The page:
If only some of those injuries couldn’t have been prevented, then the other ‘some‘ could have been prevented, but “hey, why bother, we’re busy here trying to make up excuses“.

In addition, it seems rather odd that Brandon McCarthy, who suffered a fractured skull, a brain contusion, and an epidural hemorrhage can be so dismissive of helmets for pitchers. Positive discussion is never worthless.

Helmets Look Funny

As trite as this sounds, pitchers state one of the reasons they don’t wear a helmet is because “it looks funny.” They admit that is a shallow excuse but it is the reason.

Baseball has a long history of disagreement over helmets. The first was used in 1905 with a few using their designs in 1908 but it wasn’t widespread. Baseball executives started trying to work out a mandate in the early 1920s after several injuries, but players weren’t receptive.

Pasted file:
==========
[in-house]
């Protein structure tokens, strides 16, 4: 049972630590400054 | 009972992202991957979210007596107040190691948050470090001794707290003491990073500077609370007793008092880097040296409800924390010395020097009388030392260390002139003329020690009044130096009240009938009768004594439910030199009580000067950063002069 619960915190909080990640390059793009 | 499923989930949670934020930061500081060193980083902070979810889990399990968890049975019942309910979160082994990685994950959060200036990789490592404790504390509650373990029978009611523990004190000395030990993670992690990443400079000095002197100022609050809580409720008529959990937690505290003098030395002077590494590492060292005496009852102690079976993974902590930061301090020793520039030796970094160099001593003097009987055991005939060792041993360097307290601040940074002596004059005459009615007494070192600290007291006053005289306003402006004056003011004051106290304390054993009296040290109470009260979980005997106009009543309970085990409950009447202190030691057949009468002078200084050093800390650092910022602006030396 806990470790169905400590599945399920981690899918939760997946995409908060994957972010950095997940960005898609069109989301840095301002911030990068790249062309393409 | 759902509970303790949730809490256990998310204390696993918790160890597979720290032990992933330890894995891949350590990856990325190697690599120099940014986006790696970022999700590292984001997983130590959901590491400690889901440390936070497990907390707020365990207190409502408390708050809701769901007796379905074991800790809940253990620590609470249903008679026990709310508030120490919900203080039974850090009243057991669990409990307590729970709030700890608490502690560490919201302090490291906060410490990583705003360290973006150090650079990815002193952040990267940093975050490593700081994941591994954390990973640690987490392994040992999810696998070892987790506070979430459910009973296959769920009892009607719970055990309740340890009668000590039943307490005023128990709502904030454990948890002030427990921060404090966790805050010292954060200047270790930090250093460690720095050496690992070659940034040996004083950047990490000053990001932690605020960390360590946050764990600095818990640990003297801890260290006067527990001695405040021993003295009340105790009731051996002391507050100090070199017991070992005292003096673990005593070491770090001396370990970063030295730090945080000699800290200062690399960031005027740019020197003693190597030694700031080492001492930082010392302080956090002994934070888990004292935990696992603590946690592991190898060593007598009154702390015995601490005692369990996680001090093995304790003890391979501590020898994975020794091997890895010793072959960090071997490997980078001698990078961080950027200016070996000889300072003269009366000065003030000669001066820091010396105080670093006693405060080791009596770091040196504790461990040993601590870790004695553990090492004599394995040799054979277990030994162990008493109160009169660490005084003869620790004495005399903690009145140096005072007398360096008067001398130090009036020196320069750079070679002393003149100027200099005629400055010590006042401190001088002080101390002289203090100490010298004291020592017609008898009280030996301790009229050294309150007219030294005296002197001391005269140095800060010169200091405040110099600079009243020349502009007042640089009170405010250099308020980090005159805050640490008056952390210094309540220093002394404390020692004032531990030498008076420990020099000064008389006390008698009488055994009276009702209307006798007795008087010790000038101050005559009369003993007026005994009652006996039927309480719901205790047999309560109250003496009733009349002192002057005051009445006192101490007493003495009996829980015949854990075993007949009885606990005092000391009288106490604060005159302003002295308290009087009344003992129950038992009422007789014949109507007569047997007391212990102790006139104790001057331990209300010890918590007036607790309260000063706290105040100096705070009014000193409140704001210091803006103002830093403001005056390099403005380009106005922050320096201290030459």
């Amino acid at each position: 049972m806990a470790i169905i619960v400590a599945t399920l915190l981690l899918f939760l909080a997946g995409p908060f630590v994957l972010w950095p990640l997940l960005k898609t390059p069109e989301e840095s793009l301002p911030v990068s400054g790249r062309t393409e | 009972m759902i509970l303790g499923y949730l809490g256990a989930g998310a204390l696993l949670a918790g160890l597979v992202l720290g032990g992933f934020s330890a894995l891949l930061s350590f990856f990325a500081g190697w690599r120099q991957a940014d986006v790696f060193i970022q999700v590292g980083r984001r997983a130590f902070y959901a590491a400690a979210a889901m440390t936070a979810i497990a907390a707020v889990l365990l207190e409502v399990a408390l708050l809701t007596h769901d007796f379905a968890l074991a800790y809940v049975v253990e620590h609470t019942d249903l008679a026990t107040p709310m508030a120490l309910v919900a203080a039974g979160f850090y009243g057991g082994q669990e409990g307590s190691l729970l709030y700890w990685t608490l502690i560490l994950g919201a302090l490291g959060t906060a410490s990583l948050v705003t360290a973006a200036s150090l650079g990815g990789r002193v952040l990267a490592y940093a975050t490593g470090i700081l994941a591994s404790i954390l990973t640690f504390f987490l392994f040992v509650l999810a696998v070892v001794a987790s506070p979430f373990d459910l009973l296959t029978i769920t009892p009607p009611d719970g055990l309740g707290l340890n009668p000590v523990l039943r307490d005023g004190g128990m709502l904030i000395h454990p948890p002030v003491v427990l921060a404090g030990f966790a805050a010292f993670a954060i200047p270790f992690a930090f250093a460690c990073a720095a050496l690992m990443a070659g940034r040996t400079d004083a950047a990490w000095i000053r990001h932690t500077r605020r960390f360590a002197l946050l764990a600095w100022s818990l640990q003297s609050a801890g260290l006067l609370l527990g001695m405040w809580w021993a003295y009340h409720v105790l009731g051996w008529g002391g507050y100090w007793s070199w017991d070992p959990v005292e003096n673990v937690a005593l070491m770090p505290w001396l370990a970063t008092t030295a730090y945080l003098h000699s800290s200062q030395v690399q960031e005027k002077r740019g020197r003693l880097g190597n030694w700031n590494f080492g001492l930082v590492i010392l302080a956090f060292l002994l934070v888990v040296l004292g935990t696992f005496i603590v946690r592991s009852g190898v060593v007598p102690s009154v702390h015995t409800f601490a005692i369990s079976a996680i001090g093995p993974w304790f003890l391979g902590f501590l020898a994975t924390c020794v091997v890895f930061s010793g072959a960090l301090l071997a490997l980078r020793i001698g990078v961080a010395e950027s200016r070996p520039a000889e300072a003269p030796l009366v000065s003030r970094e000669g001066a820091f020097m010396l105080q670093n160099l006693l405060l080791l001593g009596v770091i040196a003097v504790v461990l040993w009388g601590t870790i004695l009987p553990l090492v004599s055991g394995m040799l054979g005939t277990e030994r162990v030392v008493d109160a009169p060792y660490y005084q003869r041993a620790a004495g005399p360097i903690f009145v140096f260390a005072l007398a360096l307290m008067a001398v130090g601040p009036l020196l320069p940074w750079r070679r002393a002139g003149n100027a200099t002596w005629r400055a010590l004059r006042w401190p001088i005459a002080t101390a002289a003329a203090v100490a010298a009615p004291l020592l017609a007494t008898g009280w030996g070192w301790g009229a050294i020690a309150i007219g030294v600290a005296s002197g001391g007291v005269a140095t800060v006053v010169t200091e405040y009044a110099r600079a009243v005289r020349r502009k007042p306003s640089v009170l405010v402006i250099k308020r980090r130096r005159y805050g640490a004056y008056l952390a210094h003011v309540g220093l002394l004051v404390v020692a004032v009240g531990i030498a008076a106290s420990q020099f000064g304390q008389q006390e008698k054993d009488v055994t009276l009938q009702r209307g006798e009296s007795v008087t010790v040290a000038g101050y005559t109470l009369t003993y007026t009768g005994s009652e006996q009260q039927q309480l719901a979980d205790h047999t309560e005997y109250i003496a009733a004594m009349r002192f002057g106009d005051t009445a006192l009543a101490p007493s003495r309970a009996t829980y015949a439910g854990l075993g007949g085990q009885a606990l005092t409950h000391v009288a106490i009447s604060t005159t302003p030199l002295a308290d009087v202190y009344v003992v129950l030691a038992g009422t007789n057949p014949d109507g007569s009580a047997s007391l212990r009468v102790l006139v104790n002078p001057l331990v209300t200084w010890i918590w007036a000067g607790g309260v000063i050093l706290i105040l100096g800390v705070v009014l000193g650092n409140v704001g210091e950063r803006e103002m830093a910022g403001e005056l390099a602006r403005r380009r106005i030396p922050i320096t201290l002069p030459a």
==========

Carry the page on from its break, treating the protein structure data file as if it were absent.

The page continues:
The lack of enthusiasm was because helmets were cumbersome and didn’t look good. In the 1950s, the Pittsburgh Pirates tried to mandate that all their players wear helmets on the field but that failed quickly.

Dr. Gary Green, a doctor and sports medical professor at the University of California in Los Angeles (UCLA) said helmets aren’t practical for pitchers. Some designs, that include a chin strap, extra padding, or ear flaps have extra weight. That interferes with the pitcher’s biomechanics.

Baseball pitcher wearing number 23 about to pitch the ball

Helmets for Pitchers

The subject of helmets for pitchers remains an ongoing issue because pitchers are on the receiving end of line drives every year. Keep in mind that it only takes half a second for the ball to go from bat to pitcher’s head. A pitcher would need super-human reflexes to avoid that ball.